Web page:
We recently led a program for our college students on Adulting 101.  During the program we encouraged students to create a personal budget for themselves. How much money do you take in in income? How much are your expenses? Then—the all-important question—what is a want and what is a need? Do you need all those mocha frappe’s at Starbucks? Or do you need books for your classes?

Actually, a little bit of financial planning can go a long way when it comes to living a generous life. I will confess that money and economics are not my favorite topics. When my husband, Dan, and I meet with our financial advisor, I fight to keep my eyes from rolling back in my head from boredom. But after reading Smith and Davidson’s book, I realized that my loosey-goosey, unstructured way of giving (put a little in the plate here, contribute to that charity there) made very little impact on both me personally and the social causes I seek to support.  So I forced myself to sit down with Dan; we calculated our income, our expenses, tracked what we currently give to church and charities, discussed where we wanted to be on the scale of our giving (between 4% – 10% of our income) and made some decisions that felt faithful to both of us. Will we have to cut back on some of our favorite indulgences? Yes. (Mainly, I’m told, I’ll have to buy fewer clothes.) But we will benefit more from this planned giving and our causes will benefit more from our structured, monthly contributions.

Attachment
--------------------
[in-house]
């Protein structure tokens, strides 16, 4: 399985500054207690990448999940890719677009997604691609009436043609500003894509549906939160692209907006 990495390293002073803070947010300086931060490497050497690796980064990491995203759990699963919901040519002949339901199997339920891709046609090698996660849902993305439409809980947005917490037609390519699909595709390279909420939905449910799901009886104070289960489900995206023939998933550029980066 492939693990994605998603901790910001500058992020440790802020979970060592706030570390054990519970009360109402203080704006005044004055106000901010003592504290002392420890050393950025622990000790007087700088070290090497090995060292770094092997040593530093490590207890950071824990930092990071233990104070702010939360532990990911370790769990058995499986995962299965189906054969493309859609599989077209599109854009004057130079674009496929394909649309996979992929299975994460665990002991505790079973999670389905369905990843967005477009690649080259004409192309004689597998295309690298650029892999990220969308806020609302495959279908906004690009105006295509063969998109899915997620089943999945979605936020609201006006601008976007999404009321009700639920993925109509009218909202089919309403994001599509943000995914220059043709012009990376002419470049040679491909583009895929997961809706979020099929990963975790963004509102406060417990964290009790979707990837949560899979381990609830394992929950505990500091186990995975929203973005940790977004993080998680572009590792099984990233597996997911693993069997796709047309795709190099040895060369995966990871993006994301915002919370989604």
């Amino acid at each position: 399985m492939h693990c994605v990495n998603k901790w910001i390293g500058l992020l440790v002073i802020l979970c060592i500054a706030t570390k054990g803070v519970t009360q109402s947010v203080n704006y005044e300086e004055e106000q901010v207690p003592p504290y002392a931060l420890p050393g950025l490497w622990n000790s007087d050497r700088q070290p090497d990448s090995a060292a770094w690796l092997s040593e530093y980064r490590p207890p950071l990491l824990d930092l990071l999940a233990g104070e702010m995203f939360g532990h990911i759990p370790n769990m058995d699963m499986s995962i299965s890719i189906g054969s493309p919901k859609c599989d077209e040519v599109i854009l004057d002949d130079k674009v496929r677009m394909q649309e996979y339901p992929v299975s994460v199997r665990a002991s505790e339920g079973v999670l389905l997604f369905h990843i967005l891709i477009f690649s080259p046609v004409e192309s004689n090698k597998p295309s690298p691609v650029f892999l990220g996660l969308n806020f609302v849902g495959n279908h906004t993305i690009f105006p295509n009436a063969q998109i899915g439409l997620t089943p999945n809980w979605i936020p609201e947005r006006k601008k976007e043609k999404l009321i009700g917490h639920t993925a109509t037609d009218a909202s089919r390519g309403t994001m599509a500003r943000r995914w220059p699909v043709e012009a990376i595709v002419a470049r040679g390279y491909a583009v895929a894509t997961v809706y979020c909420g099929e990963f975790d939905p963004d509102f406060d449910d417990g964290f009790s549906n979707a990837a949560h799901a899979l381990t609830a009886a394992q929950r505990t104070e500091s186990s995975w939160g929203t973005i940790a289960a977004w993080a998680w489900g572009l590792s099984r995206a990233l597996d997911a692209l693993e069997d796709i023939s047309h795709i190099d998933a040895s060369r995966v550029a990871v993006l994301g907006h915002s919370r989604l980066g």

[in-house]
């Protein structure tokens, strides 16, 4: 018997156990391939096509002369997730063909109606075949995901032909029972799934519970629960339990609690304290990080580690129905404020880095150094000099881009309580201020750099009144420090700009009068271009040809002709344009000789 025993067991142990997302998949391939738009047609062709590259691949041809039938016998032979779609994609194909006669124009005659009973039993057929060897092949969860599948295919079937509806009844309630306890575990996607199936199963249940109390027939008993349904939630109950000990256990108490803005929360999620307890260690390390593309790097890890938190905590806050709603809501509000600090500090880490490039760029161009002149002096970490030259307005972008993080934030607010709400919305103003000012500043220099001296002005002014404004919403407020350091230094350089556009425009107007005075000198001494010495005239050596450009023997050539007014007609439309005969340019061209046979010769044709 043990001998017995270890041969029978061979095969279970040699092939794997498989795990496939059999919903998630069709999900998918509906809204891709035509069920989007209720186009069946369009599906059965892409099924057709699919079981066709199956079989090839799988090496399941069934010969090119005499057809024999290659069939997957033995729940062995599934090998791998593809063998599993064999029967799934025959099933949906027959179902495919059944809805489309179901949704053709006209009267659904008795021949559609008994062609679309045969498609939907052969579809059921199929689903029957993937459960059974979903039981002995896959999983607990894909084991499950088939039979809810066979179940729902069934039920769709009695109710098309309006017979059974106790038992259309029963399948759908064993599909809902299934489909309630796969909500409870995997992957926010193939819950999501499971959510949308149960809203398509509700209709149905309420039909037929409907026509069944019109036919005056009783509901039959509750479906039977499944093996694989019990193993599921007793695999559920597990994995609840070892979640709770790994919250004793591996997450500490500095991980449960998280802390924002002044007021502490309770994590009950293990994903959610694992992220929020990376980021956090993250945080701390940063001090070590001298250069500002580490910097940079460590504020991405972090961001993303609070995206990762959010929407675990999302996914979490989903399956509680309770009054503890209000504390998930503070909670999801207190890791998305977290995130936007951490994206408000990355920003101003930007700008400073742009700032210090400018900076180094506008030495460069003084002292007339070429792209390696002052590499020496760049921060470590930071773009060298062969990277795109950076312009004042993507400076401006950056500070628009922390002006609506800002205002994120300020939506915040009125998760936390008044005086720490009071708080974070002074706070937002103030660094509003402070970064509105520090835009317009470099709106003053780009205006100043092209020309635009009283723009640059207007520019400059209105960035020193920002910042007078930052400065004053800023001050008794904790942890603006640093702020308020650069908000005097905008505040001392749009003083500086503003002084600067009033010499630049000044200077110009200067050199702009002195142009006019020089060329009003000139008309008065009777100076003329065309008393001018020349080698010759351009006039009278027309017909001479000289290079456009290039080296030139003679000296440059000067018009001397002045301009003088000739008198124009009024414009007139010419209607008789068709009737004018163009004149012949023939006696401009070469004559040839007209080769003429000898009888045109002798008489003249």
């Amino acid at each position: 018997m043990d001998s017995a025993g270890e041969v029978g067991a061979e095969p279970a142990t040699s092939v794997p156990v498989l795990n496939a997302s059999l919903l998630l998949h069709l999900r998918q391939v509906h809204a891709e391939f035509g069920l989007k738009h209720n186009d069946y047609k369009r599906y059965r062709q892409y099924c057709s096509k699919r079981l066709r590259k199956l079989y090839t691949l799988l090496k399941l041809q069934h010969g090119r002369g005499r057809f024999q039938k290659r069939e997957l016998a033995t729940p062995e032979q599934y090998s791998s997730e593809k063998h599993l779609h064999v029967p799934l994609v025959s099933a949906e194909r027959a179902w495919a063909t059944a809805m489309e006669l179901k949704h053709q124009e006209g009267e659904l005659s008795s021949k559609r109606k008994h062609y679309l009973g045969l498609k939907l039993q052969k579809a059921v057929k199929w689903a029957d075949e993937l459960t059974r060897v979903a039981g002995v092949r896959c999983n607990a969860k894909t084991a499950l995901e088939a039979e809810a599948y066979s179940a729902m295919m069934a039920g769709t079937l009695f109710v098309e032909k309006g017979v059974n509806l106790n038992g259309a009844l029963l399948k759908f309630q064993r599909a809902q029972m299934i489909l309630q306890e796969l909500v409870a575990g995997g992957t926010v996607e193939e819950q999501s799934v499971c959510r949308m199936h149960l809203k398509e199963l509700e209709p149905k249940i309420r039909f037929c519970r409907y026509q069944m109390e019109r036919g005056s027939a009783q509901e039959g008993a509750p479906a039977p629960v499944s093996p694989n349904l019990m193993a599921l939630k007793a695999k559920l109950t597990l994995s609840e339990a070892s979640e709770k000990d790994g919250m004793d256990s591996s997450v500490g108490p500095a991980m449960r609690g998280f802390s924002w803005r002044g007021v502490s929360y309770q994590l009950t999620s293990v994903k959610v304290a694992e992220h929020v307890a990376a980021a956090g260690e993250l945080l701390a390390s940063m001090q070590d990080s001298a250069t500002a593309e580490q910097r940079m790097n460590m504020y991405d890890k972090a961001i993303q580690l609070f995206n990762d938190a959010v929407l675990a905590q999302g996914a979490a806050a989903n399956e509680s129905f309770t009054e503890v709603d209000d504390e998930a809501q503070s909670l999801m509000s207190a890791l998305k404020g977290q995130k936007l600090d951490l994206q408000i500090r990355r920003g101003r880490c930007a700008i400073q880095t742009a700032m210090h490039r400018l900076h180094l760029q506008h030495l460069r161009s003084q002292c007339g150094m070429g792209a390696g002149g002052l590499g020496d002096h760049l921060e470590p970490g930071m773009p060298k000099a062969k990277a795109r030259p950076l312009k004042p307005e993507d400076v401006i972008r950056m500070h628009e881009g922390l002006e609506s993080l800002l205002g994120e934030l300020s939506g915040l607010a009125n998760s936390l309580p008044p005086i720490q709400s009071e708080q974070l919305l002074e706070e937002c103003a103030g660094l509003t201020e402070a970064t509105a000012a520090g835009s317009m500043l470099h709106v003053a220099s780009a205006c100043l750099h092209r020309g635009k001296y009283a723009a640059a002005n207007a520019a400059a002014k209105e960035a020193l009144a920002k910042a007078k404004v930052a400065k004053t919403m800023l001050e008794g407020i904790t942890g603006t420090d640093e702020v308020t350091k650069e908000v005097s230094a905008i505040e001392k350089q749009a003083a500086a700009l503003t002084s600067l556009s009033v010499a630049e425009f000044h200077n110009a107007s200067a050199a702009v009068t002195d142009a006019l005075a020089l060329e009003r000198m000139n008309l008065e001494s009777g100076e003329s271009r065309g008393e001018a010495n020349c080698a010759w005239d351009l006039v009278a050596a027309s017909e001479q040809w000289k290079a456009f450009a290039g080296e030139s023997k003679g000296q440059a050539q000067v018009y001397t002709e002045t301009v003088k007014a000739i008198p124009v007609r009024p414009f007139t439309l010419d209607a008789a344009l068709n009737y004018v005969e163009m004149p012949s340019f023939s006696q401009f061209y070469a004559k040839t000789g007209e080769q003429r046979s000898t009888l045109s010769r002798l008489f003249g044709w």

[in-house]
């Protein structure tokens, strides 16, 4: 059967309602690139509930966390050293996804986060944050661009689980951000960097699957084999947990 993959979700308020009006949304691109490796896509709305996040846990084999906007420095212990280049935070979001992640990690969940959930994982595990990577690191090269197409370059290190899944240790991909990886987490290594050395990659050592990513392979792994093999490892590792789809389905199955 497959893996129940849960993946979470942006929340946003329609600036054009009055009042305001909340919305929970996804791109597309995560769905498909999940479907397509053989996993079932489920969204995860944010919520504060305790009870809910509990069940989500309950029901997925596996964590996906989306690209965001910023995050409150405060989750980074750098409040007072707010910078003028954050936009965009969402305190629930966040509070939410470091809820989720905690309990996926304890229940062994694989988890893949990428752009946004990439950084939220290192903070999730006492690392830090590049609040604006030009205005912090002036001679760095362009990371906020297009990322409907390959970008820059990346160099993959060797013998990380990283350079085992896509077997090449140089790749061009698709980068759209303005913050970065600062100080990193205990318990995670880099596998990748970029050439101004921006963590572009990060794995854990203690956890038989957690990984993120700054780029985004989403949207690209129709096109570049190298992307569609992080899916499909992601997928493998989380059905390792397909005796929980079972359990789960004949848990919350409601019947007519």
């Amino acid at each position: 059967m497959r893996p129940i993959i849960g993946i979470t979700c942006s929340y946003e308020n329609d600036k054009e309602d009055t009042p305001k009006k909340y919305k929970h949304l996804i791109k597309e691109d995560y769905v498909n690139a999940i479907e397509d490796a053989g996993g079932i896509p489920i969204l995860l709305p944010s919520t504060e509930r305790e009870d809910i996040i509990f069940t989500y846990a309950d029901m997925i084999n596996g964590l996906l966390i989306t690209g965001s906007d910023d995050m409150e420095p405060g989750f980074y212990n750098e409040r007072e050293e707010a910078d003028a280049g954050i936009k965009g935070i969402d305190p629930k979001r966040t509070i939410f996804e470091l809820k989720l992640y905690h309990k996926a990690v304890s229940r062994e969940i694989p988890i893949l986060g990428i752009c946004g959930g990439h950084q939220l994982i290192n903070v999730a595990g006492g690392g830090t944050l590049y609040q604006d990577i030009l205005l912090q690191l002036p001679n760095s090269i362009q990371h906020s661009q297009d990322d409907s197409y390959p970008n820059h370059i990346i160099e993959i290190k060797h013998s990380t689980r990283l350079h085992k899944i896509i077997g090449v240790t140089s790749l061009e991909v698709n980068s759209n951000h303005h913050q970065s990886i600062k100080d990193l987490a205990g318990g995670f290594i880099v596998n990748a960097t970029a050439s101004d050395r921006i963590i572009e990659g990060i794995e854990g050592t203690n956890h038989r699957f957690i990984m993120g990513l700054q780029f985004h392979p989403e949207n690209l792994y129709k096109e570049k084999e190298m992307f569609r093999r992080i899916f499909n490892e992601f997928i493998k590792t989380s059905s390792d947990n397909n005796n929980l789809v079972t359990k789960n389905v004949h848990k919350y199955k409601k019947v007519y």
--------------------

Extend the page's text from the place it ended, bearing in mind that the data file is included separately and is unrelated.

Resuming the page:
The fear of scarcity is on the rise, but I imagine most of us could sit down, do a little financial planning and discover we have more to contribute than we realize.

Another reason Americans are less than generous, according to the Science of Generosity study, is a cultural value of autonomy, individualism, and exceptionalism. To put it more crudely; if it doesn’t directly affect me or my family or my people, it’s not my problem.

Greta Thunburg, the young environmental activist from Sweden, has her work cut out for her when she encounters such ungenerous people. When asked about the problem of global warming and climate change, Doug (who was surveyed for the Generosity Study) responded by saying this:

“I don’t pay attention a lot to that. But in the big picture of, “is the ice all gonna’ melt in Antarctica?” Yeah sure it probably is. Am I going to be here? Probably not. Are my kids gonna’ be here? Probably not.”